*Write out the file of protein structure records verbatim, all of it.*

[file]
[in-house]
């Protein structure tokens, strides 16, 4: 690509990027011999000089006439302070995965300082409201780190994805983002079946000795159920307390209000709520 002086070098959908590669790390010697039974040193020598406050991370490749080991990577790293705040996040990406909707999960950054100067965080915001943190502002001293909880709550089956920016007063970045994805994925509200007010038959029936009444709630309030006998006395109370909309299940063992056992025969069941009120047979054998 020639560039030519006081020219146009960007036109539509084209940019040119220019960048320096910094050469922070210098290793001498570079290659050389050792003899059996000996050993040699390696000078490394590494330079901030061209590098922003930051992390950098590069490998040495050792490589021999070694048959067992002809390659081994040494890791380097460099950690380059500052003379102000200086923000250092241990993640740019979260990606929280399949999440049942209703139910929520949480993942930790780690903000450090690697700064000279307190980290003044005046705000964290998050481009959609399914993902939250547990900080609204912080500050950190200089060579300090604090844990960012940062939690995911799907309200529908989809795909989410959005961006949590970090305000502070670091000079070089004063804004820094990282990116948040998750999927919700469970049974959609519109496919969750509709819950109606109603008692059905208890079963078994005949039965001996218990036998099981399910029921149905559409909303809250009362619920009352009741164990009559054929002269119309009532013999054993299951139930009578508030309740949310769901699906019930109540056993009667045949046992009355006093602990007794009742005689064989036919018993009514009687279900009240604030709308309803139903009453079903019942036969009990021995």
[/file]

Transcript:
[in-house]
């Protein structure tokens, strides 16, 4: 690509990027011999000089006439302070995965300082409201780190994805983002079946000795159920307390209000709520 002086070098959908590669790390010697039974040193020598406050991370490749080991990577790293705040996040990406909707999960950054100067965080915001943190502002001293909880709550089956920016007063970045994805994925509200007010038959029936009444709630309030006998006395109370909309299940063992056992025969069941009120047979054998 020639560039030519006081020219146009960007036109539509084209940019040119220019960048320096910094050469922070210098290793001498570079290659050389050792003899059996000996050993040699390696000078490394590494330079901030061209590098922003930051992390950098590069490998040495050792490589021999070694048959067992002809390659081994040494890791380097460099950690380059500052003379102000200086923000250092241990993640740019979260990606929280399949999440049942209703139910929520949480993942930790780690903000450090690697700064000279307190980290003044005046705000964290998050481009959609399914993902939250547990900080609204912080500050950190200089060579300090604090844990960012940062939690995911799907309200529908989809795909989410959005961006949590970090305000502070670091000079070089004063804004820094990282990116948040998750999927919700469970049974959609519109496919969750509709819950109606109603008692059905208890079963078994005949039965001996218990036998099981399910029921149905559409909303809250009362619920009352009741164990009559054929002269119309009532013999054993299951139930009578508030309740949310769901699906019930109540056993009667045949046992009355006093602990007794009742005689064989036919018993009514009687279900009240604030709308309803139903009453079903019942036969009990021995």